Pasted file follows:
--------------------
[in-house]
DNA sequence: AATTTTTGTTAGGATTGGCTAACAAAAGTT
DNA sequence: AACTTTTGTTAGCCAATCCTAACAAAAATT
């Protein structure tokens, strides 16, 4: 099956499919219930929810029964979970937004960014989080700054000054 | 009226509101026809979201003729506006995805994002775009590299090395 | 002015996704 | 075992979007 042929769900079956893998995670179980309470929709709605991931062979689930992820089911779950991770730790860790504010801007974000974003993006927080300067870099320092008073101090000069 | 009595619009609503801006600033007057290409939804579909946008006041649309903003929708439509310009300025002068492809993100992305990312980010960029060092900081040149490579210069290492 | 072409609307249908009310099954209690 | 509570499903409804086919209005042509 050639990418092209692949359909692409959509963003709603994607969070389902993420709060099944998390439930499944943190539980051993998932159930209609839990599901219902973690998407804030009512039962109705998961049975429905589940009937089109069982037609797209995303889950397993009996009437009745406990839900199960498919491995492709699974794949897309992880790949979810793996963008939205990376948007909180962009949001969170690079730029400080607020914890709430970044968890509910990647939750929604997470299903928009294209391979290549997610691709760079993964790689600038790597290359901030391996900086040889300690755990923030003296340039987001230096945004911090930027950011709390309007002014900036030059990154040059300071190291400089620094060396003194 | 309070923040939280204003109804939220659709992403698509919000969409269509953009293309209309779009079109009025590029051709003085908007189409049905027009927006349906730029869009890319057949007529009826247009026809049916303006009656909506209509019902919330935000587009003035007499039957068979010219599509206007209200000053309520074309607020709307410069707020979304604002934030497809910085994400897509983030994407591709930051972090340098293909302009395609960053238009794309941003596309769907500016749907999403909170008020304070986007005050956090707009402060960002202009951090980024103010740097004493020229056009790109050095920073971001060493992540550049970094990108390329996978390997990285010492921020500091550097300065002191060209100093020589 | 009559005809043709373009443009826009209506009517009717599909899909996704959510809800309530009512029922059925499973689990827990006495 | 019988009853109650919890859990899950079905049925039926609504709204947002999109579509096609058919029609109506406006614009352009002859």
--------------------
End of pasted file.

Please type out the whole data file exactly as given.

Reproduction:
[in-house]
DNA sequence: AATTTTTGTTAGGATTGGCTAACAAAAGTT
DNA sequence: AACTTTTGTTAGCCAATCCTAACAAAAATT
């Protein structure tokens, strides 16, 4: 099956499919219930929810029964979970937004960014989080700054000054 | 009226509101026809979201003729506006995805994002775009590299090395 | 002015996704 | 075992979007 042929769900079956893998995670179980309470929709709605991931062979689930992820089911779950991770730790860790504010801007974000974003993006927080300067870099320092008073101090000069 | 009595619009609503801006600033007057290409939804579909946008006041649309903003929708439509310009300025002068492809993100992305990312980010960029060092900081040149490579210069290492 | 072409609307249908009310099954209690 | 509570499903409804086919209005042509 050639990418092209692949359909692409959509963003709603994607969070389902993420709060099944998390439930499944943190539980051993998932159930209609839990599901219902973690998407804030009512039962109705998961049975429905589940009937089109069982037609797209995303889950397993009996009437009745406990839900199960498919491995492709699974794949897309992880790949979810793996963008939205990376948007909180962009949001969170690079730029400080607020914890709430970044968890509910990647939750929604997470299903928009294209391979290549997610691709760079993964790689600038790597290359901030391996900086040889300690755990923030003296340039987001230096945004911090930027950011709390309007002014900036030059990154040059300071190291400089620094060396003194 | 309070923040939280204003109804939220659709992403698509919000969409269509953009293309209309779009079109009025590029051709003085908007189409049905027009927006349906730029869009890319057949007529009826247009026809049916303006009656909506209509019902919330935000587009003035007499039957068979010219599509206007209200000053309520074309607020709307410069707020979304604002934030497809910085994400897509983030994407591709930051972090340098293909302009395609960053238009794309941003596309769907500016749907999403909170008020304070986007005050956090707009402060960002202009951090980024103010740097004493020229056009790109050095920073971001060493992540550049970094990108390329996978390997990285010492921020500091550097300065002191060209100093020589 | 009559005809043709373009443009826009209506009517009717599909899909996704959510809800309530009512029922059925499973689990827990006495 | 019988009853109650919890859990899950079905049925039926609504709204947002999109579509096609058919029609109506406006614009352009002859």